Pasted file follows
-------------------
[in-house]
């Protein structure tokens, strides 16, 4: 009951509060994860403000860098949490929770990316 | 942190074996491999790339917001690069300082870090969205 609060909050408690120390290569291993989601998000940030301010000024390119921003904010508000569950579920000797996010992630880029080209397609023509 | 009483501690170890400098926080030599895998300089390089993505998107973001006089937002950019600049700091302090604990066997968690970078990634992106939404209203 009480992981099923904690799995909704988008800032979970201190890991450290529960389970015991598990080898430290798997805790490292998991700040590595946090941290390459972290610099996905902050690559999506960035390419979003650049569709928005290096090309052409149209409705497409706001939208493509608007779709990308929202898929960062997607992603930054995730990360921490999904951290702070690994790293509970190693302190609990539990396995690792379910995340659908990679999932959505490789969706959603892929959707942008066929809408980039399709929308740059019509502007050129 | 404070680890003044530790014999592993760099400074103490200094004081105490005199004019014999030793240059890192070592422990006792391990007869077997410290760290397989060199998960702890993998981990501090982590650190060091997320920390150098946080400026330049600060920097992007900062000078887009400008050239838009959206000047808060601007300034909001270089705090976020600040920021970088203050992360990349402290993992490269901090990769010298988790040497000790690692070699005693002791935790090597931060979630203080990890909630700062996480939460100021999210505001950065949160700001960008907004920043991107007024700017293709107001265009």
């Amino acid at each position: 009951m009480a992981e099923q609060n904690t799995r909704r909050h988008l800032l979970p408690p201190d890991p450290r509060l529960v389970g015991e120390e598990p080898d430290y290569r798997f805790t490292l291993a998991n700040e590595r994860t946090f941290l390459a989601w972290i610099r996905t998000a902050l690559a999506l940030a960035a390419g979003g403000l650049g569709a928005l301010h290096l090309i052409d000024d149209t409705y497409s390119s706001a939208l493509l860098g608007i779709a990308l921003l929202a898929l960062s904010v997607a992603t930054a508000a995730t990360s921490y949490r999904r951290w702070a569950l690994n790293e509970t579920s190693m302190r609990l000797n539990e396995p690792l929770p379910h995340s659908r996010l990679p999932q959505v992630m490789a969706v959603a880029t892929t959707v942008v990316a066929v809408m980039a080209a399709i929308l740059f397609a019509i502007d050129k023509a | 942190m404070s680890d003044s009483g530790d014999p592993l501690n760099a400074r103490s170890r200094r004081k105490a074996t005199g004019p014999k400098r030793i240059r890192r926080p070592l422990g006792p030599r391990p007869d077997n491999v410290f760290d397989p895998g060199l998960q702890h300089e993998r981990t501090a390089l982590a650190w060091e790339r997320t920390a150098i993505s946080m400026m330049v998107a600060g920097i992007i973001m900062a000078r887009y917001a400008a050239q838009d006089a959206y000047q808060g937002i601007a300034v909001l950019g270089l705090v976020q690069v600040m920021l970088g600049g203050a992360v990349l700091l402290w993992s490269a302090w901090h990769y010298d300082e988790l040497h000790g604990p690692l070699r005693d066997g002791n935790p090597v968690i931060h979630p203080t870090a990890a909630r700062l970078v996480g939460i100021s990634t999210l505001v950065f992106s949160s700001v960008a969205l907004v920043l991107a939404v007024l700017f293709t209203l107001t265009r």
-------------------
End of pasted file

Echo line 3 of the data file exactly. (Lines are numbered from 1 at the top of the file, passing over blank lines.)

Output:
């Amino acid at each position: 009951m009480a992981e099923q609060n904690t799995r909704r909050h988008l800032l979970p408690p201190d890991p450290r509060l529960v389970g015991e120390e598990p080898d430290y290569r798997f805790t490292l291993a998991n700040e590595r994860t946090f941290l390459a989601w972290i610099r996905t998000a902050l690559a999506l940030a960035a390419g979003g403000l650049g569709a928005l301010h290096l090309i052409d000024d149209t409705y497409s390119s706001a939208l493509l860098g608007i779709a990308l921003l929202a898929l960062s904010v997607a992603t930054a508000a995730t990360s921490y949490r999904r951290w702070a569950l690994n790293e509970t579920s190693m302190r609990l000797n539990e396995p690792l929770p379910h995340s659908r996010l990679p999932q959505v992630m490789a969706v959603a880029t892929t959707v942008v990316a066929v809408m980039a080209a399709i929308l740059f397609a019509i502007d050129k023509a | 942190m404070s680890d003044s009483g530790d014999p592993l501690n760099a400074r103490s170890r200094r004081k105490a074996t005199g004019p014999k400098r030793i240059r890192r926080p070592l422990g006792p030599r391990p007869d077997n491999v410290f760290d397989p895998g060199l998960q702890h300089e993998r981990t501090a390089l982590a650190w060091e790339r997320t920390a150098i993505s946080m400026m330049v998107a600060g920097i992007i973001m900062a000078r887009y917001a400008a050239q838009d006089a959206y000047q808060g937002i601007a300034v909001l950019g270089l705090v976020q690069v600040m920021l970088g600049g203050a992360v990349l700091l402290w993992s490269a302090w901090h990769y010298d300082e988790l040497h000790g604990p690692l070699r005693d066997g002791n935790p090597v968690i931060h979630p203080t870090a990890a909630r700062l970078v996480g939460i100021s990634t999210l505001v950065f992106s949160s700001v960008a969205l907004v920043l991107a939404v007024l700017f293709t209203l107001t265009r």